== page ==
In the name of… progress?

I recently came across this editorial at the Huffington Post by Prof. Elizabeth Fisher:

Why We Should Accept Animal Testing

Even before I read it, I immediately thought of my mother. She was well aware of the antipathy towards using animals for research, and it really got her dander up. Her work, of course, depended on animals. For much of her career, she used rabbits, but in the later years she did much work with cows.

Now, I ought to come clean right off the bat and say that I agree with Prof. Fisher and my Mom. For one thing, I owe my life to a group of rabbits I will never know. My Mom discovered not only the link between oxytocin and the onset of labor, but also the fact that alcohol inhibits the release of oxytocin and thereby can inhibit premature labor. When I was nearly born over two months prematurely, Mom administered herself  a dose of ethanol (in the form of whiskey), based on the results she found in her rabbits. And so instead of being severely premature – a very high-risk situation with a poor prognosis in 1963 – I was born healthily to term 8 or 9 weeks later in 1964.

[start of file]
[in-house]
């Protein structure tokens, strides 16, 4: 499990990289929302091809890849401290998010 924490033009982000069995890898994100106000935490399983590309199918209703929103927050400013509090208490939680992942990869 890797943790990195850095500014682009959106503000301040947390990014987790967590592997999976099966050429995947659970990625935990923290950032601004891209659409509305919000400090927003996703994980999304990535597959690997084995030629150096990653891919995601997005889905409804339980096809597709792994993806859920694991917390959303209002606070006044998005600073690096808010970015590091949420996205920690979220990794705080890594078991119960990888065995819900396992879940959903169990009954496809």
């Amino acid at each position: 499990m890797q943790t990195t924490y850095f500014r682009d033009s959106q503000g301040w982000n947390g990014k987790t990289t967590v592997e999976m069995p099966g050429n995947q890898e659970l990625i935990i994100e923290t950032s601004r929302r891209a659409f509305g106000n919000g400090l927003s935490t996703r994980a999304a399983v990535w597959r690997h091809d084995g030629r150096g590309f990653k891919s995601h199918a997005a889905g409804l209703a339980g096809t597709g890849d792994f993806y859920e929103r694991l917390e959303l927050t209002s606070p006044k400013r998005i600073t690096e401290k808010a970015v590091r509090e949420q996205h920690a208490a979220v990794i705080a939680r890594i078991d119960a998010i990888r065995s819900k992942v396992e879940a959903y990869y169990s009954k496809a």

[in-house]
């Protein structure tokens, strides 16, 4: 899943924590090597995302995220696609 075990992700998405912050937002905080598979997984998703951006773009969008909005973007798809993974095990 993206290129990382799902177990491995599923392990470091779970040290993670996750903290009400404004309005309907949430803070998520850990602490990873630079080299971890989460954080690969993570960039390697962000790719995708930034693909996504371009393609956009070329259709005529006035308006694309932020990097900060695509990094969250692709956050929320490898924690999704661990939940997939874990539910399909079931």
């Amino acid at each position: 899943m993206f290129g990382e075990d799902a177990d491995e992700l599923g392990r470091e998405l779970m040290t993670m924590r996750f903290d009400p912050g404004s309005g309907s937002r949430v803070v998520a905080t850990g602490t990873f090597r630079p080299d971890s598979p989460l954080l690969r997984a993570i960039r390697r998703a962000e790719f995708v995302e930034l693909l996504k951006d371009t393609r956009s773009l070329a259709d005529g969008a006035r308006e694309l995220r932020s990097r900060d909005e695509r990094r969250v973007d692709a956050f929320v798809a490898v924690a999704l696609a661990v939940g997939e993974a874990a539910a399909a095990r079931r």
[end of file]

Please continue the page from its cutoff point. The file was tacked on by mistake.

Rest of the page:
I am an animal lover, and there are moments when it can be difficult to accept that Mom performed research on animals. I know that she was contemptuous of objections to the use of animals in scientific research. She was acutely aware of the difference between peer-reviewed scientific research, for which she felt the use of animals was self-evidently necessary, and product and cosmetic testing. I don’t think Mom ever opposed ending product testing on animals. As a scientist she knew it was unnecessary. Her big blindness, I think, was that she could not see that the most of the rest of the world couldn’t make that distinction.

Now, of course, animals are absolutely essential to Alzheimer’s research. If we’re ever going to figure out how this dread disease works and how to fight it, it will be because a lot of rats and mice will have given their lives to the cause. I don’t say that to be glib or facetious. We owe a debt to these animals and to honor that debt we must hold our scientists to high ethical standards in the use of animals in research. It sounds like Prof. Fisher, herself studying Alzheimer’s using mice, is doing all the right things. Her editorial omits mention of product testing, which I think is a serious omission. The world needs to understand that testing mascara and shampoo is not the same thing as looking for a cure for Alzheimer’s.

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